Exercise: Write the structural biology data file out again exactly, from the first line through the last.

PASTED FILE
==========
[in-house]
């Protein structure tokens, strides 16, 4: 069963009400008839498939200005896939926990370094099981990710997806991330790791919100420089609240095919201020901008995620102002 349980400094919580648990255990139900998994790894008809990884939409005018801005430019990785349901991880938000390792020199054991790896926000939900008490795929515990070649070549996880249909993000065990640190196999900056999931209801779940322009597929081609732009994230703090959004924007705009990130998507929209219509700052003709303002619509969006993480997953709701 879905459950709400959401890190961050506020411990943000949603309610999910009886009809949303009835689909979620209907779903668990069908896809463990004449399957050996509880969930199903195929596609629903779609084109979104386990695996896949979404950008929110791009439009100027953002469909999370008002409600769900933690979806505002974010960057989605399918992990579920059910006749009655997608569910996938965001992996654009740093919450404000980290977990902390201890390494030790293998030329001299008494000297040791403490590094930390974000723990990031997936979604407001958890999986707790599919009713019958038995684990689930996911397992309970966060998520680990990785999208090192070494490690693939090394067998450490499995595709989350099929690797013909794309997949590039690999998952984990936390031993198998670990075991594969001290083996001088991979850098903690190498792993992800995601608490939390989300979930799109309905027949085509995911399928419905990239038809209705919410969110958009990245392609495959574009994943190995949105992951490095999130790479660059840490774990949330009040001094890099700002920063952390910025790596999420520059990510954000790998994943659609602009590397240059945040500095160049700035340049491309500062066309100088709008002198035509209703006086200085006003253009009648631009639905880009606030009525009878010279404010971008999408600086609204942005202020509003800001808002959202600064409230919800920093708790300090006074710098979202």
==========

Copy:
[in-house]
């Protein structure tokens, strides 16, 4: 069963009400008839498939200005896939926990370094099981990710997806991330790791919100420089609240095919201020901008995620102002 349980400094919580648990255990139900998994790894008809990884939409005018801005430019990785349901991880938000390792020199054991790896926000939900008490795929515990070649070549996880249909993000065990640190196999900056999931209801779940322009597929081609732009994230703090959004924007705009990130998507929209219509700052003709303002619509969006993480997953709701 879905459950709400959401890190961050506020411990943000949603309610999910009886009809949303009835689909979620209907779903668990069908896809463990004449399957050996509880969930199903195929596609629903779609084109979104386990695996896949979404950008929110791009439009100027953002469909999370008002409600769900933690979806505002974010960057989605399918992990579920059910006749009655997608569910996938965001992996654009740093919450404000980290977990902390201890390494030790293998030329001299008494000297040791403490590094930390974000723990990031997936979604407001958890999986707790599919009713019958038995684990689930996911397992309970966060998520680990990785999208090192070494490690693939090394067998450490499995595709989350099929690797013909794309997949590039690999998952984990936390031993198998670990075991594969001290083996001088991979850098903690190498792993992800995601608490939390989300979930799109309905027949085509995911399928419905990239038809209705919410969110958009990245392609495959574009994943190995949105992951490095999130790479660059840490774990949330009040001094890099700002920063952390910025790596999420520059990510954000790998994943659609602009590397240059945040500095160049700035340049491309500062066309100088709008002198035509209703006086200085006003253009009648631009639905880009606030009525009878010279404010971008999408600086609204942005202020509003800001808002959202600064409230919800920093708790300090006074710098979202």